Colostrum, a gold-colored liquid produced by all mammals—including humans—comes out of the breasts just before and after a baby is born, prior to being replaced with regular breast milk.

"Colostrum is the perfect first food for babies," explained Sheila Janakos, a lactation consultant for Healthy Horizons, "Only 1 or 2 teaspoons [are] needed to benefit a newborn."

"It is a newborn's first protection from illnesses and allergies," Janakos continued. "It is concentrated and made up of the perfect amount of proteins, milk sugars, fats, nutrients and vitamins that are needed to help the baby's vital organs grow and to prevent low blood sugar."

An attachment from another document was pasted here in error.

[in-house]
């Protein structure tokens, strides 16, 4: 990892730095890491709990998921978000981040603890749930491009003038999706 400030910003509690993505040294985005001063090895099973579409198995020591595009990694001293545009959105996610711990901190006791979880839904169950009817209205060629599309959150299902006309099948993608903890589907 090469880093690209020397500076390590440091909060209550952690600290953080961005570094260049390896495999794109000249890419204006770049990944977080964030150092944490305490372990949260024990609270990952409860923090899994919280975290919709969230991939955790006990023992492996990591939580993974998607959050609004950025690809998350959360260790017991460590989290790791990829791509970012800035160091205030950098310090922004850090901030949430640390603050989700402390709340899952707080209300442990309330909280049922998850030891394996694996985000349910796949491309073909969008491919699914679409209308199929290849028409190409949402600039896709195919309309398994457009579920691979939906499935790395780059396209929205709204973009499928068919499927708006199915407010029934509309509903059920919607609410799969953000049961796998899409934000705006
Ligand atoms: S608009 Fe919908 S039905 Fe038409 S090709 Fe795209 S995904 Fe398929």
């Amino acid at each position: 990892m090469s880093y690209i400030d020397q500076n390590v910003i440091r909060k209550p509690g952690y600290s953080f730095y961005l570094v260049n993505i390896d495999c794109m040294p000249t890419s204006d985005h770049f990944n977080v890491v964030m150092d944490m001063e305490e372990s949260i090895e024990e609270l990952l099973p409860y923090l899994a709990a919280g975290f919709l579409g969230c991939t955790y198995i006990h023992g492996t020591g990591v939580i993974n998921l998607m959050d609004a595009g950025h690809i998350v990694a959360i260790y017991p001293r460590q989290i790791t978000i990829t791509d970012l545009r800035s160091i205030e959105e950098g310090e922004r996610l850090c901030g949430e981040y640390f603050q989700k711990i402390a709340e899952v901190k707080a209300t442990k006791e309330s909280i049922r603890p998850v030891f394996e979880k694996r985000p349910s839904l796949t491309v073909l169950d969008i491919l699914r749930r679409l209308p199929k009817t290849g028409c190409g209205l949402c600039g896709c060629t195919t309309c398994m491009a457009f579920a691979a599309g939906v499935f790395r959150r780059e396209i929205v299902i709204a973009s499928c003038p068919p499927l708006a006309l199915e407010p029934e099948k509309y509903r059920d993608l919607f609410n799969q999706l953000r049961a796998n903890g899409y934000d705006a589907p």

Why is colostrum so important?

One of the most important benefits of colostrum is the high concentration of antibodies and white blood cells that are packed into it, which supplement a baby's immune system. The womb is a sterile environment, and when a baby is born, they are exposed to new germs and bacteria they haven't come in contact with before. Colostrum provides babies with what their bodies need to adjust to the outside world.